In the name of my association, which has adopted by virtual unanimous vote several resolutions relating to Federal competition with private, taxpaying business, I wish to endorse the principles of the legislation you are now consideringH. R. 8832, which is designed to terminate or limit those activities of the Federal Government which are conducted in competition with private enterprise.
Speaking both as an individual businessman and as president of a national association of private, taxpaying businessmen, I should like to say that we endorse the general objectives and purposes also of the constitutional amendment recently introduced by Representative Ralph W. Gwinn (Republican, New York), of legislation introduced by Representative Fred Busbey (Republican, Illinois), and of H. R. 9157, which was introduced by your chairman, the Honorable Clare E. Hoffman, which is designed specifically to get the Federal Government out of competition with the private blueprint and photocopy dustry, insofar as this can be done without disrupting the various defense programs, the atomicenergy program, or interfering in any way with the legal work of the Department of Justice.
As a private businessman and as a spokesman on this occasion for thousands of small-business men, I sincerely urge you gentlemen of the Congress to move as swiftly as possible to force the various agencies of this huge Government to divest themselves of equipment, machinery, and other capital goods which have been acquired and can and do represent a threat not only to our industry but to many different kinds of industries that should not be so threatened with subsidized, Federal competition.
Referring to our industry—the blueprint and photocopy industry—because it is the one with which I am most familiar, let me illustrate how the competition works to our disadvantage and to the disadvantage of the long-suffering fellow we know as the American taxpayer.
Not long ago, a Federal agency wanted a large number of blueprints. The agency, as is customary when it gives out orders to private shops, called three different blueprint companies and asked for spot bids. The low bid from the private shops on this work was 214 cents a square foot. When none of the shops received the work, an investigation was made. We learned that the agency had been advised that the order was so large it would have to get sealed bids from numerous shops to be legal and correct about the matter. This, the agency executives said, would require several weeks. Instead, the agency decided to utilize its own equipment for blueprint work, and therefore employed workers to work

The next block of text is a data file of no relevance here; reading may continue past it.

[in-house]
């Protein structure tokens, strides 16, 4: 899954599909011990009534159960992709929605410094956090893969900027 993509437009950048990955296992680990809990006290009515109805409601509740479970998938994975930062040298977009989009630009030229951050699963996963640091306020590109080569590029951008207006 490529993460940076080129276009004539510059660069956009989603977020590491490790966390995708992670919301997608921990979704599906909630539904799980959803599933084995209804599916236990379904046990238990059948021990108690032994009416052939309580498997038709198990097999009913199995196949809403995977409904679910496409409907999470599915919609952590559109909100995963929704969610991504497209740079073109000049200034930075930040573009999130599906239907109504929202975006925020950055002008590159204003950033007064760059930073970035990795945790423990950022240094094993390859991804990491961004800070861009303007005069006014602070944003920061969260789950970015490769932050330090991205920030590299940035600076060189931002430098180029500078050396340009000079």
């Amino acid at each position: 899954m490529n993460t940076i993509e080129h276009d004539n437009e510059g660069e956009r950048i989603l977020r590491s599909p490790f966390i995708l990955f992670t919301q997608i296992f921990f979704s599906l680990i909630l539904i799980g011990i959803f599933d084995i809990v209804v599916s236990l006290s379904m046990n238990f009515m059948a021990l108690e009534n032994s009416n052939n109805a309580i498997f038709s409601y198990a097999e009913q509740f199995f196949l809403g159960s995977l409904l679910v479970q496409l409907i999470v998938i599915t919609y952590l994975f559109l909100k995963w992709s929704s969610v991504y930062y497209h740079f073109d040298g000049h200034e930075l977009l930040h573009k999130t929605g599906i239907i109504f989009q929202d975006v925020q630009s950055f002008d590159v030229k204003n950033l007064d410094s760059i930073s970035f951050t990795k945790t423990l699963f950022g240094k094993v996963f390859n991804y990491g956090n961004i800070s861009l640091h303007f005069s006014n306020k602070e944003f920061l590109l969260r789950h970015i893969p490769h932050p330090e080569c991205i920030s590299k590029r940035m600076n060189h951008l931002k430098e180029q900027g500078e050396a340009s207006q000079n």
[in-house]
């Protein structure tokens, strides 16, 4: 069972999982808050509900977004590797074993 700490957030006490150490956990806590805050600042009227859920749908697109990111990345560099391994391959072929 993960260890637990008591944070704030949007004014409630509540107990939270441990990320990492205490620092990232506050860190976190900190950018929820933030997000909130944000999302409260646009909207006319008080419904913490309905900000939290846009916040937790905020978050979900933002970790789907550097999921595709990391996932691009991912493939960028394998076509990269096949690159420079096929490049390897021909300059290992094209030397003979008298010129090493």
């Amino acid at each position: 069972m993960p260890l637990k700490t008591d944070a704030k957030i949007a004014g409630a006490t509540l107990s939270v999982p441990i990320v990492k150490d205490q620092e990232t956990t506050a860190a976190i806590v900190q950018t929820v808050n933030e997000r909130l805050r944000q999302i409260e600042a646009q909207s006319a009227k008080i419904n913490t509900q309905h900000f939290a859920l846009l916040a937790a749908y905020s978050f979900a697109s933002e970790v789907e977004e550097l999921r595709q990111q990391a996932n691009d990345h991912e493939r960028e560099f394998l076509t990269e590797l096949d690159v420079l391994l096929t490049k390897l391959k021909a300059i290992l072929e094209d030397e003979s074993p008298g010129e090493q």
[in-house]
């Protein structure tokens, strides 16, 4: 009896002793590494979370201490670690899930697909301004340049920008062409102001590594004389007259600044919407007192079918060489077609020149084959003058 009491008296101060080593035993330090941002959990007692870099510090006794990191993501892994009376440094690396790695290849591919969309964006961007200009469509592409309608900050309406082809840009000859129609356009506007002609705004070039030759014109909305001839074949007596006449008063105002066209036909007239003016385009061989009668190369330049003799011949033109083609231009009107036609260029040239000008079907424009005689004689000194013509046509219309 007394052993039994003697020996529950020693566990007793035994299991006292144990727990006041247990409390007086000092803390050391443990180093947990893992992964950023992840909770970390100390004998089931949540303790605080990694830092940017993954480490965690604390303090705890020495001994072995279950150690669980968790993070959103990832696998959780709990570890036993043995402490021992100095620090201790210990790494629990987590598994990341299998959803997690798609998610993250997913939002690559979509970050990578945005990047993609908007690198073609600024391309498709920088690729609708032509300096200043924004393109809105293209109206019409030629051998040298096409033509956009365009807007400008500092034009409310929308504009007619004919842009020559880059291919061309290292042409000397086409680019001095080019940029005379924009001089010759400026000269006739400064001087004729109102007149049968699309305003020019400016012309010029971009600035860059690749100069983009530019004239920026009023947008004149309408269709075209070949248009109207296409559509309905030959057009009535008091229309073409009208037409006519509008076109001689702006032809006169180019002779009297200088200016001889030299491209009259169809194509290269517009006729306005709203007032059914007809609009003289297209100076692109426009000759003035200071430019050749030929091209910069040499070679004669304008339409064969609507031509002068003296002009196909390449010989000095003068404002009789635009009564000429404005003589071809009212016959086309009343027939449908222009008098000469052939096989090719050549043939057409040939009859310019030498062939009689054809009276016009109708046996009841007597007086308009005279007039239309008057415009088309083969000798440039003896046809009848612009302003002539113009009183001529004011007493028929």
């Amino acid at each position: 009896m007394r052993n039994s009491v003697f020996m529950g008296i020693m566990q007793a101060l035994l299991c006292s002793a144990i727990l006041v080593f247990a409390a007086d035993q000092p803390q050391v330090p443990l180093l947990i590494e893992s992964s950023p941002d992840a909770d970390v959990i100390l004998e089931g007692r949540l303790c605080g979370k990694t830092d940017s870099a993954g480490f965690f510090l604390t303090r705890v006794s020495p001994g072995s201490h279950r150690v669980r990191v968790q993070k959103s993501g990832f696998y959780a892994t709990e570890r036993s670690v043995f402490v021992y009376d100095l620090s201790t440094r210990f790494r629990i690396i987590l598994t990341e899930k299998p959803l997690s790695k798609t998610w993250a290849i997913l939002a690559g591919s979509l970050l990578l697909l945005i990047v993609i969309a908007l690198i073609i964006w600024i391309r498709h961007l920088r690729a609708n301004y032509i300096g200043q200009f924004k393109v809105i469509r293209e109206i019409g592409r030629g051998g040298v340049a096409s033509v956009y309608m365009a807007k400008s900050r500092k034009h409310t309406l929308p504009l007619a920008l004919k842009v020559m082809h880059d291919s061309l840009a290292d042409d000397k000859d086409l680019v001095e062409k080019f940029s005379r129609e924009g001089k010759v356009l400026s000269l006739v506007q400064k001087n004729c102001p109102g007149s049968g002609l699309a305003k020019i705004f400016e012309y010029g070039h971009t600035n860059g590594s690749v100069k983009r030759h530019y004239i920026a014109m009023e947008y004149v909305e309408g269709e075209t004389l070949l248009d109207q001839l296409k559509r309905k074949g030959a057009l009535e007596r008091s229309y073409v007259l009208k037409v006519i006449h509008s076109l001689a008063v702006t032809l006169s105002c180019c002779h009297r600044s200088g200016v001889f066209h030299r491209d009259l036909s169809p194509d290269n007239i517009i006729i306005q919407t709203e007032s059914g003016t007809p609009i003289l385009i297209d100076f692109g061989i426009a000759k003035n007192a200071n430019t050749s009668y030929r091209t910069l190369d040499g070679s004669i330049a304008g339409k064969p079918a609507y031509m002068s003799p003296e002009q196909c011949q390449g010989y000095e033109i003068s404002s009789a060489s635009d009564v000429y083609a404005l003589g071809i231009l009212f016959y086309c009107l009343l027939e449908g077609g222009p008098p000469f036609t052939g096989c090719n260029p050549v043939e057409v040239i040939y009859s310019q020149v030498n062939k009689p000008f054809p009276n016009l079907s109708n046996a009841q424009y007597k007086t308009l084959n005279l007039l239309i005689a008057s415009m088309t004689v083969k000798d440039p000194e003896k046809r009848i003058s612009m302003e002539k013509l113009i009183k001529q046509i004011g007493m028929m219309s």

extra shifts. Even so, it required the agency from 4 to 6 weeks to do this work. Any one of the private blueprint shops could have given the agency 15-day delivery on the complete order. This was the amount of time in which the agency said delivery was needed.
Now, note that the agency because it has its own equipment, still will not get the completed order, from its own shop, in anything like the time it could get the order from a private, taxpaying blue printer. Yes, you might say, but look how much the Government saves. Actually, the agency must spend at least 3 cents a square foot, according to its own calcuiations of cost, to do this work for itself, when it could have contracted for the work to be done at 214 cents a square foot. The truth is, the various agencies which maintain their own blueprint and photocopy facilities actually do not know how much it reallly costs them to do their own work. In some agencies, they estimate the cost is 9 cents a square foot. In others, as noted, the estimate is 3 cents a square foot. But in no case do the agencies take into account all the costs—including the cost of interest on Uncle Sam's investment in equipment and machinery, cost of labor, cost of rent for the space use, allowance for taxes, etc. In short, even by the agencies' methods of computing costs, which are theoretical as every businessman knows, the work still costs Uncle Sam more than if he contracted for it to be done with private companies in this field.